Skip to Navigation Skip to Main Content

Yesteryear: October 2017

Profile image for DJ Taylor
DJ Taylor

100 Years Ago
From October 1917

Denton shivers; fuel scarce during cold snap

The thermometers in Denton registered twenty-two degrees Tuesday morning—the coldest October day since 1871. At least the wind wasn't blowing at gale force like on Monday.

The extreme weather for this season of the year made a heavy demand upon local fuel supplies, which were very short. It was reported Monday that no coal was for sale in Denton to domestic customers, the supply having already been completely exhausted. Orders for coal have been out for some time but unusual conditions of transportation due to war preparations, it was uncertain when the coal might arrive.

It was also impossible to secure wood. Although there is plenty of wood in the country surrounding Denton, so far little has been offered for sale this fall, said to be due to the fact farmers and workers have been busy gathering crops.

The gas pressure was very low Monday night. In some parts of the city, stoves would not light at all for several hours. The new gas supply is not promised before November 15, although officials hold out hope that the new line to Oklahoma might be finished before that time.

Fire Department's horse falls into ditch

Henry, the big gray horse of the Fire Department, fell into a ditch dug for a sewer connection across South Locust Street Thursday night while being exercised by driver Woods, and it required a fire alarm calling out the department to secure the help necessary to remove the animal from the excavation, which was four or five feet deep. The horse stumbled and fell, alighting on his back in such a position in which he could hardly move. The department members and others succeeded after considerable hard work in getting the animal out with no injuries beyond bruises and scratches. Chief Clarence Smith was painfully bruised in the work.

Ad: Wake Up Denton! We are at war—and you are acting as though we were at peace. No power can stay a German victory but sacrifice—real sacrifice—on your part. Your country, your boys in France, your fellow citizens, your God, and your conscience are calling. Wake Up Denton! Buy a Liberty Loan Bond Today.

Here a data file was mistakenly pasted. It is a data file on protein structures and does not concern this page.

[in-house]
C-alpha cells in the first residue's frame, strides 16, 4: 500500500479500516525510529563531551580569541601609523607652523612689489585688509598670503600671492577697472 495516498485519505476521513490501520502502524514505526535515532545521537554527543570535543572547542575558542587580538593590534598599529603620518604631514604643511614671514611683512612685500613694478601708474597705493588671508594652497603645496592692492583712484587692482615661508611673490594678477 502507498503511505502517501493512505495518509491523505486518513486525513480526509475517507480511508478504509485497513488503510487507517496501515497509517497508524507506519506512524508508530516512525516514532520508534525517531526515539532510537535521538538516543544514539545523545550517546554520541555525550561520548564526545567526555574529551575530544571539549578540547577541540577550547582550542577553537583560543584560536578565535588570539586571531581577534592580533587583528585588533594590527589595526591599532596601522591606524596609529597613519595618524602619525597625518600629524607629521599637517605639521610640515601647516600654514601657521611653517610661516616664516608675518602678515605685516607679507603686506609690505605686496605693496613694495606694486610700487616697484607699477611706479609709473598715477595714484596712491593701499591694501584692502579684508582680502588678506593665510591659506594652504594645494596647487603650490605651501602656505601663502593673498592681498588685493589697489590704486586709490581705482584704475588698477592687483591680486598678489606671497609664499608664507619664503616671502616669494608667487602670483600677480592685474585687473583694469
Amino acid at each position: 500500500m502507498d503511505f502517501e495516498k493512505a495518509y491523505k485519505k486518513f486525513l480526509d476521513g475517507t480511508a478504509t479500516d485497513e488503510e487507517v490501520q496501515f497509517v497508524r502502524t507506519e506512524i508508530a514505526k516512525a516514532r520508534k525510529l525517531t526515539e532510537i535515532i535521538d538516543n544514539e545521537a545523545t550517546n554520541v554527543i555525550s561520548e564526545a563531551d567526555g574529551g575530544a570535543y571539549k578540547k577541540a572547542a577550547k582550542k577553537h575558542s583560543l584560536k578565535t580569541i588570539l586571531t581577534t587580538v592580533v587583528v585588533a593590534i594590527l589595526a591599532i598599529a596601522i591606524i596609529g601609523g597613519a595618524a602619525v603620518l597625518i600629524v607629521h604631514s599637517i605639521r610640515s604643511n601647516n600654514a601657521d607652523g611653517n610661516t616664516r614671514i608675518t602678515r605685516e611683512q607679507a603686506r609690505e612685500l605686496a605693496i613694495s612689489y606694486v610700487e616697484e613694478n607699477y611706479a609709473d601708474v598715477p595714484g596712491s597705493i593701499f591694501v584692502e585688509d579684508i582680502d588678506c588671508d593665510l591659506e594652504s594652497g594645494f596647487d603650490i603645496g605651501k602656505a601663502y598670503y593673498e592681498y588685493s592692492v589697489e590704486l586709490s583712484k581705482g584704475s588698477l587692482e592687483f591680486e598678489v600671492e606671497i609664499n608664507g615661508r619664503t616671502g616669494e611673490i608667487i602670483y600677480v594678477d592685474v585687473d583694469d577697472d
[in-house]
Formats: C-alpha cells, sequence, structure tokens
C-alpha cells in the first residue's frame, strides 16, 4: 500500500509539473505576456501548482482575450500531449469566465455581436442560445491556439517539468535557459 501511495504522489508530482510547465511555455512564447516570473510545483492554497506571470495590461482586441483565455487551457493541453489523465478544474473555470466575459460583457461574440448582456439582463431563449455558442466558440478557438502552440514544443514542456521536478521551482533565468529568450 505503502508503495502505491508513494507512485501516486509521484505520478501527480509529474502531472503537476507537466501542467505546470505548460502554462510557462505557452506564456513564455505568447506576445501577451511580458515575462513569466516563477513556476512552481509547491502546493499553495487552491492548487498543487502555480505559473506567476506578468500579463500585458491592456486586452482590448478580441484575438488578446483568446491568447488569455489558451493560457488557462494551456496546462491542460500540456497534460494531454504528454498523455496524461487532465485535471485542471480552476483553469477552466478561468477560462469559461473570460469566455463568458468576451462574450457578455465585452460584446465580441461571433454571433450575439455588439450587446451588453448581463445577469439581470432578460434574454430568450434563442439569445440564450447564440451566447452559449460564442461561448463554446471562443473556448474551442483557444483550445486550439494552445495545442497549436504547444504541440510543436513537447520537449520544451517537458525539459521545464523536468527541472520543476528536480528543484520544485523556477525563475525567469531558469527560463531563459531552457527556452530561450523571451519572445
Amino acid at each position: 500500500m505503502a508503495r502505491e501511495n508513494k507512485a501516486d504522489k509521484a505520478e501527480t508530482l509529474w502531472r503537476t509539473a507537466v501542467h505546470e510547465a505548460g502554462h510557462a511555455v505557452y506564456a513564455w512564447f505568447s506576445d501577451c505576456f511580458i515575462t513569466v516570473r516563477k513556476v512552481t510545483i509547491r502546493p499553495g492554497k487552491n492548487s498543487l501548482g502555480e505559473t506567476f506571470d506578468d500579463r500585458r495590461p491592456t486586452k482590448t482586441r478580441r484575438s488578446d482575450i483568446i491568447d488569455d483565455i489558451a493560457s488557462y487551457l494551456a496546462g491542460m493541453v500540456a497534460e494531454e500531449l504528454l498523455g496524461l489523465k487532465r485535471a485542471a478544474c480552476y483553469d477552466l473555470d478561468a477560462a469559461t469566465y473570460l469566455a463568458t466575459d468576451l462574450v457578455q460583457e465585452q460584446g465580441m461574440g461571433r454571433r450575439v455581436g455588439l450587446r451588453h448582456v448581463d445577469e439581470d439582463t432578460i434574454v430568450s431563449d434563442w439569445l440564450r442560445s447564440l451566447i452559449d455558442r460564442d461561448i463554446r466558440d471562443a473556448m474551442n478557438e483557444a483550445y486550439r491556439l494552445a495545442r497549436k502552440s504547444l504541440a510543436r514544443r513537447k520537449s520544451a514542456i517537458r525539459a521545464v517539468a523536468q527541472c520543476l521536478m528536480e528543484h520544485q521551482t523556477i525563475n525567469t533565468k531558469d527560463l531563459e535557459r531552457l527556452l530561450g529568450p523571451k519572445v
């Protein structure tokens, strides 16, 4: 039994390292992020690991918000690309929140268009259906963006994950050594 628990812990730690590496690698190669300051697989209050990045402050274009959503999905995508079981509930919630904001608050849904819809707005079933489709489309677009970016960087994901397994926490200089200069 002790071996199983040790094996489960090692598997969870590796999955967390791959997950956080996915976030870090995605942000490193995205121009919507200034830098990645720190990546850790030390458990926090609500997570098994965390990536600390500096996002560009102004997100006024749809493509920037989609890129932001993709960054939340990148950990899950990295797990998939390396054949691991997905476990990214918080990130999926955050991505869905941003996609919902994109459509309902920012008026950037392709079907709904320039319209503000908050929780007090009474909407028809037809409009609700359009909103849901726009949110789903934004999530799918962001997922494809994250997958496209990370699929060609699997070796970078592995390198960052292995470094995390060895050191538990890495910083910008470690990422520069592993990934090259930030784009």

75 Years Ago
From October 1942

Glider training begins as another airport planned

That's a busy place out at the municipal airport northeast of Denton, with the aviation students of the 25th Army Air Forces Glider Training Detachment carrying on an intensive program of training. The field is under lease to the Harte Glider School and it's a continuous cycle of planes taking off, circling the field and gliding to a landing.

The reason no planes are seen over the city itself is that it is out-of-bounds for the flights. All their practice is done within a marked area in the immediate vicinity of the airport.

The recently announced funds in excess of a half a million dollars earmarked for Denton airport improvements will not go to this field. A new Army airfield planned west of Denton faces a problem with drainage. It will also be necessary to hard-surface some runways before others can be sodded and made ready for use. What final action the War Department will take is not yet known.

Noted actor Maurice Evans at TSCW tonight

Maurice Evans, a distinguished actor, whose Shakespearean characterizations have won him acclaim both in his native England and the United States, will be presented in lecture-recital tonight at 8:15 in the TSCW main auditorium. This is the third attraction on this year's Concert and Drama Series.